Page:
Bakers Journal

The Final Proof: November 2011

October 31, 2011
By Jane Dummer RD

These grains have a long history of nourishing humanity, one that bakers serving health-conscious and gluten-intolerant consumers are rediscovering.

Quinoa is an excellent source of protein with a nutty, smoky flavour.


Over the past five years, I’ve been cooking and baking with ancient grains. Hot quinoa cereal and fresh berries for breakfast, amaranth flour in my baking recipes and chia wherever I can find a use for it.

Ancient grains are becoming more mainstream for a few reasons. Quinoa and amaranth have excellent nutrition profiles with the added bonus of being gluten-free. Kamut and spelt offer interesting textures and flavours to breads and crackers. Bulgar and wheat berries are ancient grains offering chewy textures and nutty flavours. Bulgar cooks up like rice and it is available in coarse, medium or fine grinds. Wheat berries are a true whole grain and the flour can be used in a variety of baking.

My favourite ancient grains are quinoa and amaranth. Quinoa and amaranth are two very old, high-protein plants that hail from South America. They are treated as grains although they have broad leaves, unlike the true grains and corn, which are grasses. Quinoa, however, is a cool weather crop and amaranth is a warm weather one. Both were held sacred in ancient Incan and Aztec cultures.

Quinoa has been one of the primary foods of the Incas for more than 5,000 years. The Incas referred to quinoa as “Mother Grain.” Most quinoa is grown in the Andes region in South America. The fact that quinoa will grow in extremely poor soil together with its great nutritional value makes it a true supergrain to feed the world.

Quinoa has been referred to as a superfood and is an excellent food source due to the nutrition it provides. Grown in Canada, quinoa is an excellent source of protein. That’s why I like it for a hot cereal: the combination of carbohydrates and protein keeps me energized all morning long. Quinoa is a great food for the celiac community and other people who follow a gluten-free diet. It is a good source of the B vitamins niacin and thiamine, and the mineral zinc. It has a nutty, smoky flavour, which makes it a delicious side dish for any meal. Quinoa flour is used by many artisan bakers in bread, cookies and muffins.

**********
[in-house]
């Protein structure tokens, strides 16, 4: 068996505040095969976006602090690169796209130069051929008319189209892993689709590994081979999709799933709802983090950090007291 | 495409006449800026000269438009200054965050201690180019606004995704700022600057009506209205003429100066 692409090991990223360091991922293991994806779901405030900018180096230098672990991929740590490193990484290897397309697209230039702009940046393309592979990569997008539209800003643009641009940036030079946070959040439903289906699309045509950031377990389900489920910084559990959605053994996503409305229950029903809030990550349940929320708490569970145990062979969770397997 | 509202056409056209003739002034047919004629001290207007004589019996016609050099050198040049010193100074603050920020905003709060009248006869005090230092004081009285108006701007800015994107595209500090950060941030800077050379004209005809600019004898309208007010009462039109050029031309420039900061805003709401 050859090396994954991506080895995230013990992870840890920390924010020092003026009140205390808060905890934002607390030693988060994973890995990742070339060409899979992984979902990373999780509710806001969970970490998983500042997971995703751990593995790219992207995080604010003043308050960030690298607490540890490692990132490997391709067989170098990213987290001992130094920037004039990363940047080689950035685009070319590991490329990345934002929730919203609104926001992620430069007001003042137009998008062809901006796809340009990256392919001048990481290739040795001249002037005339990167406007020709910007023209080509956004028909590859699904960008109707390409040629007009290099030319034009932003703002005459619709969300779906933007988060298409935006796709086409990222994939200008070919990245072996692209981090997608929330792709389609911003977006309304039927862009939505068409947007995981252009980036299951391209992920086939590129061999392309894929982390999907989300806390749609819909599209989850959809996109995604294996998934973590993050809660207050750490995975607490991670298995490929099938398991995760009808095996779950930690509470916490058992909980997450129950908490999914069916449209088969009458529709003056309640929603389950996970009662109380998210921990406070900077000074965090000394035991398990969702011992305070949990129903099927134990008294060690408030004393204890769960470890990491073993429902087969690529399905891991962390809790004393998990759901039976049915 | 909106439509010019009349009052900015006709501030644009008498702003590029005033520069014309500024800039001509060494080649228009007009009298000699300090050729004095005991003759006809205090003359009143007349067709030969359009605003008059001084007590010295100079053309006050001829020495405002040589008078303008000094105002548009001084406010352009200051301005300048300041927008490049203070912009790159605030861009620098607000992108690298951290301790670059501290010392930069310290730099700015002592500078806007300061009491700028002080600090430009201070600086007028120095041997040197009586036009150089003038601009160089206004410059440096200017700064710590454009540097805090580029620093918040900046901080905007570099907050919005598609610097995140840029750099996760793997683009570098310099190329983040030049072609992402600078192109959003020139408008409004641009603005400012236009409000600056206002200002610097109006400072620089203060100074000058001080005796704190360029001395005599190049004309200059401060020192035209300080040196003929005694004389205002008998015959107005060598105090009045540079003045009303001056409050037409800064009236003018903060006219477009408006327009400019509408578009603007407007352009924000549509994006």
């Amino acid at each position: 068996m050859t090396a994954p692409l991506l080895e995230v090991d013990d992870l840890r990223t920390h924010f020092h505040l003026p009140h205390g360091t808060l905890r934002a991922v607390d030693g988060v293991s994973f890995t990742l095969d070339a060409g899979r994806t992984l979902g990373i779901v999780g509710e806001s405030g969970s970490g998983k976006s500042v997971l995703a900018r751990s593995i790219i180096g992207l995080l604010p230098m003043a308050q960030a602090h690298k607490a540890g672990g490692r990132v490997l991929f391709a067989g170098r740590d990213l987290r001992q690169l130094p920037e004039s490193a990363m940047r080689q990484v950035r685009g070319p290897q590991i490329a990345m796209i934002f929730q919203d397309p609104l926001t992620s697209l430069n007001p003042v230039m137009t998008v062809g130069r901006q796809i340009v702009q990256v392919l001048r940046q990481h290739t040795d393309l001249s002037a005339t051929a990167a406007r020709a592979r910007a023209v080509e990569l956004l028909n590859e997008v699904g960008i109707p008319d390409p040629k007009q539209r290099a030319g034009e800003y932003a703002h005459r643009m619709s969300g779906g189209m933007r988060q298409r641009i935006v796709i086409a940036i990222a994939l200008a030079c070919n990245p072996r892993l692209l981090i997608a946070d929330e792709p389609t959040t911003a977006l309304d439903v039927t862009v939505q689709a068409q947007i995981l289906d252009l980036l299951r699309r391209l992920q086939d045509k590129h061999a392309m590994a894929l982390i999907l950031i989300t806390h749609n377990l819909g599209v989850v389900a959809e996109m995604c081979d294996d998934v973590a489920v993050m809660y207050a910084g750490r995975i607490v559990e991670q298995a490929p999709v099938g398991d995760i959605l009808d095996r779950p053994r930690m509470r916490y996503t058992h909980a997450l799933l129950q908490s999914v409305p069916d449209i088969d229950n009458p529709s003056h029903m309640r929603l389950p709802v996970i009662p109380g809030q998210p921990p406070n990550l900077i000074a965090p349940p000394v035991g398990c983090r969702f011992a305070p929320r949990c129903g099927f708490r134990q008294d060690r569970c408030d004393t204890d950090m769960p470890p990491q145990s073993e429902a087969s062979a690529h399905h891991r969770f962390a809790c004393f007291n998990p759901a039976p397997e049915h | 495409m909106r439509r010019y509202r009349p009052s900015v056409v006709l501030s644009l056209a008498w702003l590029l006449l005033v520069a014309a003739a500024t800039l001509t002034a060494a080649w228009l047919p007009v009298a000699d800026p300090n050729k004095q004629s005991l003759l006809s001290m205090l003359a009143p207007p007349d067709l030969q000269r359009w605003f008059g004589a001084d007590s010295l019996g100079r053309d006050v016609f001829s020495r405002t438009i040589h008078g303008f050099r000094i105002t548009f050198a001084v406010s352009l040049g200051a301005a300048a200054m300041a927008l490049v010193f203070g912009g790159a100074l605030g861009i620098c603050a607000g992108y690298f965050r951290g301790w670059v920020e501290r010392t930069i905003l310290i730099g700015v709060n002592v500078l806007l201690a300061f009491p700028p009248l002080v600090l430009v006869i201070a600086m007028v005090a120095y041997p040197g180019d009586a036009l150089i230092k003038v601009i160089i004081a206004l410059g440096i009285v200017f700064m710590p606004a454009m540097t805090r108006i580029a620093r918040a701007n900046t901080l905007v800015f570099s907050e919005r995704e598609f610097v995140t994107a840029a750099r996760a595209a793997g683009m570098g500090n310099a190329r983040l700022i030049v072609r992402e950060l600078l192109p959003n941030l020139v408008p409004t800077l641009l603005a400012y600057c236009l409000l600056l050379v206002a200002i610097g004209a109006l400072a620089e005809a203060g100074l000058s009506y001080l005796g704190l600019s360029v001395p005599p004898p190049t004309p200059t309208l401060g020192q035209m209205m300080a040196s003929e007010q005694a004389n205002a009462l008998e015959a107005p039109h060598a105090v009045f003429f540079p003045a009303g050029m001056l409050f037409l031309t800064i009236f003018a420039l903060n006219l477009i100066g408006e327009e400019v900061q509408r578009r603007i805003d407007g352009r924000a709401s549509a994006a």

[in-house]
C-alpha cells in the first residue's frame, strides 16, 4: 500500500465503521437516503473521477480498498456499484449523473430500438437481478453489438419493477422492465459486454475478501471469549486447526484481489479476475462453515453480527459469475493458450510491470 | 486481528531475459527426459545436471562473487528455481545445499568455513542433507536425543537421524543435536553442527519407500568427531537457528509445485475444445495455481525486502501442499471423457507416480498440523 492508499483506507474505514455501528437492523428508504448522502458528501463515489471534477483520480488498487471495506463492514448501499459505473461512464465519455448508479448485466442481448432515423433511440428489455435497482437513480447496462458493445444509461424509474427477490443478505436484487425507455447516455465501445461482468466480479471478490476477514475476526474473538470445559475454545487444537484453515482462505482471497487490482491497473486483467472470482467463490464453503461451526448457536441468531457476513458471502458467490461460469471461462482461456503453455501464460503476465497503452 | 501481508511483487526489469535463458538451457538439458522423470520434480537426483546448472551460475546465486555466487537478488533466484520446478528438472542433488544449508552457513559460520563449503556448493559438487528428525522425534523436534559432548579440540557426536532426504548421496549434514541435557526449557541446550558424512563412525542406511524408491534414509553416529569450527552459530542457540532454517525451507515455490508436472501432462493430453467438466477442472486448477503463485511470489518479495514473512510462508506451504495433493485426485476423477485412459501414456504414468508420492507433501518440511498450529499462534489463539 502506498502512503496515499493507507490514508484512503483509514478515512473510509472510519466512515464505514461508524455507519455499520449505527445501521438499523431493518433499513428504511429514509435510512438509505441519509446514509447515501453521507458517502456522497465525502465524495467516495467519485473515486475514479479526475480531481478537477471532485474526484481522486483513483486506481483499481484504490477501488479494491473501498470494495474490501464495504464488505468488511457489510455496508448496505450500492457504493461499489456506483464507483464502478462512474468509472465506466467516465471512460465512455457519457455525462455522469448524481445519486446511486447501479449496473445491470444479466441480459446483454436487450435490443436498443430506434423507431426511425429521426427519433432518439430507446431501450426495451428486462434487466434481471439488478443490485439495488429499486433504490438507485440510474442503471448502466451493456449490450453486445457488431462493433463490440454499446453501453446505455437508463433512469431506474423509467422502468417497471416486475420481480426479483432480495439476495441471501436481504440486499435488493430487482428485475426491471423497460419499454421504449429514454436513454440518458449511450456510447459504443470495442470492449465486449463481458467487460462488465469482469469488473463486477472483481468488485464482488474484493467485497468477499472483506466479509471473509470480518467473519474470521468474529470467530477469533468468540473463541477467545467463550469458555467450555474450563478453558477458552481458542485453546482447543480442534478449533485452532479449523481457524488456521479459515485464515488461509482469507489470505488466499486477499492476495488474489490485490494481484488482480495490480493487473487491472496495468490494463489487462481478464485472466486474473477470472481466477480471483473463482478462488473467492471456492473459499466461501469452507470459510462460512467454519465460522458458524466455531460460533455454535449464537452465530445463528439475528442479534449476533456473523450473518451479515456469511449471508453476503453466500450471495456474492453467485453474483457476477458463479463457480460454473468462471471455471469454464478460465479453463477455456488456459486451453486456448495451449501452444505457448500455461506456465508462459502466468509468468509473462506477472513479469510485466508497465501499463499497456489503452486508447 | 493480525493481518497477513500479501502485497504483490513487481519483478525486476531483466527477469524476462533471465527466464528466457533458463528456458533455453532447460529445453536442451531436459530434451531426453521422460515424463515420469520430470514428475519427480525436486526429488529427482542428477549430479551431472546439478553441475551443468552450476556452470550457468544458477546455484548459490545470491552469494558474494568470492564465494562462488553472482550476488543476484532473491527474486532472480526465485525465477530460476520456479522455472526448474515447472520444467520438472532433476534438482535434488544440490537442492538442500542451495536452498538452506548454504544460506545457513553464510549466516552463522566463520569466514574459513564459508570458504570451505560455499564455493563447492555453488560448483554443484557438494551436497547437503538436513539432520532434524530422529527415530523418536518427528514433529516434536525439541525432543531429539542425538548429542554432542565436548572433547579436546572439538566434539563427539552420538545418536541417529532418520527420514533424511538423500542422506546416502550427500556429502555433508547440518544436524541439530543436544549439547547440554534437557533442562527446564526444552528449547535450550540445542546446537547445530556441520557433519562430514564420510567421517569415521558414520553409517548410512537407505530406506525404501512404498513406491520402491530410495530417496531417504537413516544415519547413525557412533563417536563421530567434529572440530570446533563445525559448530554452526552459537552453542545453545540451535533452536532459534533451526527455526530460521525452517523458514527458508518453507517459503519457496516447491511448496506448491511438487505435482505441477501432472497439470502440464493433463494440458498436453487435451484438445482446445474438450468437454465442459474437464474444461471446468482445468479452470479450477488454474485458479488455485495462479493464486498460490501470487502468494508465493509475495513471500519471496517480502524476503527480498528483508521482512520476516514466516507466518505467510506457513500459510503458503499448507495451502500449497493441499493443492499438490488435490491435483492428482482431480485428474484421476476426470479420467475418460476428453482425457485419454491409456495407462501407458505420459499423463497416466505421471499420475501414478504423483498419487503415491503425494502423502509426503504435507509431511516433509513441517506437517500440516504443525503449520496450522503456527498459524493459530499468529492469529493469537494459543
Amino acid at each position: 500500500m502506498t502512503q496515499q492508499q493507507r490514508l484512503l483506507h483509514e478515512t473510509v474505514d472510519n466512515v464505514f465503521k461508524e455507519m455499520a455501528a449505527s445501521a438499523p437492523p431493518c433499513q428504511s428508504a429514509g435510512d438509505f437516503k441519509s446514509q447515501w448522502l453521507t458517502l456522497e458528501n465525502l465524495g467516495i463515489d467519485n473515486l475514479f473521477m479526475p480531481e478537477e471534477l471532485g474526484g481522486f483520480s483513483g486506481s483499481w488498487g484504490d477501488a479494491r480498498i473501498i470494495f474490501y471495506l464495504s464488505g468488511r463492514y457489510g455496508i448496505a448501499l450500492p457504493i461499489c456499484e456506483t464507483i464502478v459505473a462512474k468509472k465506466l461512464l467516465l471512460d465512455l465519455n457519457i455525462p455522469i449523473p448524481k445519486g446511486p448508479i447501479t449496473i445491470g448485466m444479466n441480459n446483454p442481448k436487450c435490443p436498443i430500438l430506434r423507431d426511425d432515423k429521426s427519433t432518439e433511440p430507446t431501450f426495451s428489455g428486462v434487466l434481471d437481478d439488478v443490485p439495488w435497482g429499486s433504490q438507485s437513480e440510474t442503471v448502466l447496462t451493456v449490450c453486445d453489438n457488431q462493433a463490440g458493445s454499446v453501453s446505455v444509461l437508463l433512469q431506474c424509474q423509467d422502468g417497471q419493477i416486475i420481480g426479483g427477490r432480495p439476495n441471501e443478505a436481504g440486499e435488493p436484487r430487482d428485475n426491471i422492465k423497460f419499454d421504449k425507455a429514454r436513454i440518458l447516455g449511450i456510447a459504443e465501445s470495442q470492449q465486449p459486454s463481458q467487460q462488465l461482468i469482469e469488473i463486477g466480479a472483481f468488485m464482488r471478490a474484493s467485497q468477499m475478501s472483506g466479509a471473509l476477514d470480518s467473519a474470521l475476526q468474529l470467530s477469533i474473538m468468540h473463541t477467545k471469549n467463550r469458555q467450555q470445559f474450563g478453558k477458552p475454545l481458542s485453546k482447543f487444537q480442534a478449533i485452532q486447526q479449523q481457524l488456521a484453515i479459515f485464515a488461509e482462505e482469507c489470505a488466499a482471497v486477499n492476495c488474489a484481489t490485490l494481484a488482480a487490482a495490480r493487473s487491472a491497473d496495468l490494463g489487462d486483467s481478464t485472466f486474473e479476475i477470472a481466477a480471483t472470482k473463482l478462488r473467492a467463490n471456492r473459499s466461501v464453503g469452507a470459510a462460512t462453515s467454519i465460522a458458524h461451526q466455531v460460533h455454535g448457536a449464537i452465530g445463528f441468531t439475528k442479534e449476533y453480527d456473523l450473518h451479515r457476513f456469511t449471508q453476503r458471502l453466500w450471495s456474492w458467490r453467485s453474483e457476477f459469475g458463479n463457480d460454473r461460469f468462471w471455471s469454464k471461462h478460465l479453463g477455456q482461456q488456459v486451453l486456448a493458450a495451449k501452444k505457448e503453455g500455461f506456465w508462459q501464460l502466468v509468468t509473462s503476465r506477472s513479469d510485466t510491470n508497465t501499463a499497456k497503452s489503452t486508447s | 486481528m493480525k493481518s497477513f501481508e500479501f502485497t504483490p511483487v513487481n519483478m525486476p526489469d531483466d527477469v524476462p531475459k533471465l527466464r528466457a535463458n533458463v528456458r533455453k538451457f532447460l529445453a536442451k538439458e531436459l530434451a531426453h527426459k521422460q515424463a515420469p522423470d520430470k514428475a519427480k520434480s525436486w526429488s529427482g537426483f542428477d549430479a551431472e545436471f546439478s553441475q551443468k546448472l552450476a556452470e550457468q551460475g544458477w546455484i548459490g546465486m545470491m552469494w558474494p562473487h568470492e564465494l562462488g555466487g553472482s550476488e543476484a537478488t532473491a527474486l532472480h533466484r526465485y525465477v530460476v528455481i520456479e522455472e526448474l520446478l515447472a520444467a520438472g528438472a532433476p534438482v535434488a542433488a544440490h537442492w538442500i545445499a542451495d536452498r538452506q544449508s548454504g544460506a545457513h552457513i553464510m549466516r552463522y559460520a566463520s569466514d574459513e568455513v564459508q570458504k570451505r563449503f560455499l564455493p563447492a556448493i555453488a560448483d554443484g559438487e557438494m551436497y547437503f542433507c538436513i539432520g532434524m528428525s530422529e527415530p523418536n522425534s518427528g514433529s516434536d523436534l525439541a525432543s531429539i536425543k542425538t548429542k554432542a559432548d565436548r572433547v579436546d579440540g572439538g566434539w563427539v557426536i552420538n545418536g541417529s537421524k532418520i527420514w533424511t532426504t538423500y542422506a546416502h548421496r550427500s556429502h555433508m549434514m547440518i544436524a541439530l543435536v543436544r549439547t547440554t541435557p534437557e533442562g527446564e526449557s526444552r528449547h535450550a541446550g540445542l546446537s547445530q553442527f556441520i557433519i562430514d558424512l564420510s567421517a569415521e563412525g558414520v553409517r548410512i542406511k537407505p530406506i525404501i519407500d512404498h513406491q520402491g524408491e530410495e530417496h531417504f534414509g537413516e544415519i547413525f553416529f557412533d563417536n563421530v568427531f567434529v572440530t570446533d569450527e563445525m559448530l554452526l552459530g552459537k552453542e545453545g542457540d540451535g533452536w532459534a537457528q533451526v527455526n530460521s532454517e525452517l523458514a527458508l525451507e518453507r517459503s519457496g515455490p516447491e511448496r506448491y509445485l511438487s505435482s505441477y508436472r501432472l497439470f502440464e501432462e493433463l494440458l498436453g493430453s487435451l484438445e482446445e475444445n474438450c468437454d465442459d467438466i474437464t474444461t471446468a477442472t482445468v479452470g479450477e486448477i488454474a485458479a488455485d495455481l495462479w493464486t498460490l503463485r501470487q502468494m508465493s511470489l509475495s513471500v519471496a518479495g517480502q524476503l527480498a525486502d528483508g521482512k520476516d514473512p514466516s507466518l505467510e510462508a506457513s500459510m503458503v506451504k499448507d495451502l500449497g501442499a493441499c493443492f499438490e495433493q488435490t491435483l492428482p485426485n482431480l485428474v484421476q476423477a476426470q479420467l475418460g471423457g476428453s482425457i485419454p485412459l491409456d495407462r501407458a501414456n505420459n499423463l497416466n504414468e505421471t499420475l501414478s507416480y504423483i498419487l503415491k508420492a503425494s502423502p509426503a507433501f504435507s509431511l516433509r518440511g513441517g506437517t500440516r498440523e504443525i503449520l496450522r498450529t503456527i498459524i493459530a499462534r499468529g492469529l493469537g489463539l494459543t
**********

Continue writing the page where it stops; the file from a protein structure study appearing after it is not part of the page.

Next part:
Amaranth, also called Chinese spinach and once considered a lowly weed in North America, is another rock star when it comes to nutrition. It can be grown in the warmer regions of Canada, for example, on the west coast’s Salt Spring Island. Not only does amaranth provide protein and three times more fibre than wheat, but it also contains iron, potassium, phosphorus, and vitamins A and C.

For many centuries, amaranth was used as a food source. For example, it was considered a dietary staple for the pre-Colombian peoples who inhabited Mexico. Now, it is commonly grown in Mexico, Peru and Nepal. Sixty species of amaranth exist in the world. Certain varieties are considered vegetables and are grown strictly for their leaves. Others are grown only for their seeds. Because of its high nutritional value, amaranth is also becoming more popular as a food and as an ingredient in both Canada and the United States. Amaranth is also gluten-free and is used by many artisan bakers and commercial bakers to create products such as cakes and muffins for the celiac and gluten-free population.

Next on my ancient grains list is millet. I’ve had to get past it being the star grain in bags of birdseed. This tiny grain isn’t just for the birds, as it is gluten-free and packed with fibre and magnesium. The seed must be hulled before we can eat it. It is so versatile it can be used in anything from hot cereals (quinoa, you’re still my favourite) to savoury side dishes. Creative bakers are using the flour form to develop a variety of gluten-free products.

There’s nothing wrong with plain old wheat – it’s a staple of the Canadian diet. However, curious dietitians, cooks and amateur bakers like me are drawing inspiration from the history books and cooking up ancient grains to add texture, variety and extra nutrition to our meals. Which ancient grains are next on your list?

  Further Resources


Jane Dummer, RD, is a leading dietitian for the Canadian food and nutrition industry. Jane offers services specializing in agri-food, functional foods and food safety. For more information, visit .

Print this page


Stories continue below